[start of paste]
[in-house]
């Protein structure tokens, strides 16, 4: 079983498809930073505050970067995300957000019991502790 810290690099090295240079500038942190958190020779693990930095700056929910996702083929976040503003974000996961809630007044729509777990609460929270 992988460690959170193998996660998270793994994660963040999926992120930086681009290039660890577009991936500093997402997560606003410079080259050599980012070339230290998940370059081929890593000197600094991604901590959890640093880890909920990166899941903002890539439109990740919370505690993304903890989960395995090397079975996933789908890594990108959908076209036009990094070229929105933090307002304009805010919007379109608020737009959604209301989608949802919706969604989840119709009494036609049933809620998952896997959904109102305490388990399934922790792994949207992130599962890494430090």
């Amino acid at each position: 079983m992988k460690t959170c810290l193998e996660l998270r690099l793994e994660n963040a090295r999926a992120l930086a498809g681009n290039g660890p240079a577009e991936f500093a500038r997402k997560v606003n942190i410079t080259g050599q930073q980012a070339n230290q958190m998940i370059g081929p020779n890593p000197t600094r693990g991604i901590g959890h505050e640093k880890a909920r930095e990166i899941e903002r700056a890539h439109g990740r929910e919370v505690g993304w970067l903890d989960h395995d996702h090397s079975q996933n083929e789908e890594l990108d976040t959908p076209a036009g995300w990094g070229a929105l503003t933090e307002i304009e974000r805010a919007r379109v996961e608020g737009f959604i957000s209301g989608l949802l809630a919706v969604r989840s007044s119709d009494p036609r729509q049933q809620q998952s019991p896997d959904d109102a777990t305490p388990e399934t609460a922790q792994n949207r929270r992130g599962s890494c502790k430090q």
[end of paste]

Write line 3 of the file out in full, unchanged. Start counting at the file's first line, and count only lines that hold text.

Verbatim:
């Amino acid at each position: 079983m992988k460690t959170c810290l193998e996660l998270r690099l793994e994660n963040a090295r999926a992120l930086a498809g681009n290039g660890p240079a577009e991936f500093a500038r997402k997560v606003n942190i410079t080259g050599q930073q980012a070339n230290q958190m998940i370059g081929p020779n890593p000197t600094r693990g991604i901590g959890h505050e640093k880890a909920r930095e990166i899941e903002r700056a890539h439109g990740r929910e919370v505690g993304w970067l903890d989960h395995d996702h090397s079975q996933n083929e789908e890594l990108d976040t959908p076209a036009g995300w990094g070229a929105l503003t933090e307002i304009e974000r805010a919007r379109v996961e608020g737009f959604i957000s209301g989608l949802l809630a919706v969604r989840s007044s119709d009494p036609r729509q049933q809620q998952s019991p896997d959904d109102a777990t305490p388990e399934t609460a922790q792994n949207r929270r992130g599962s890494c502790k430090q």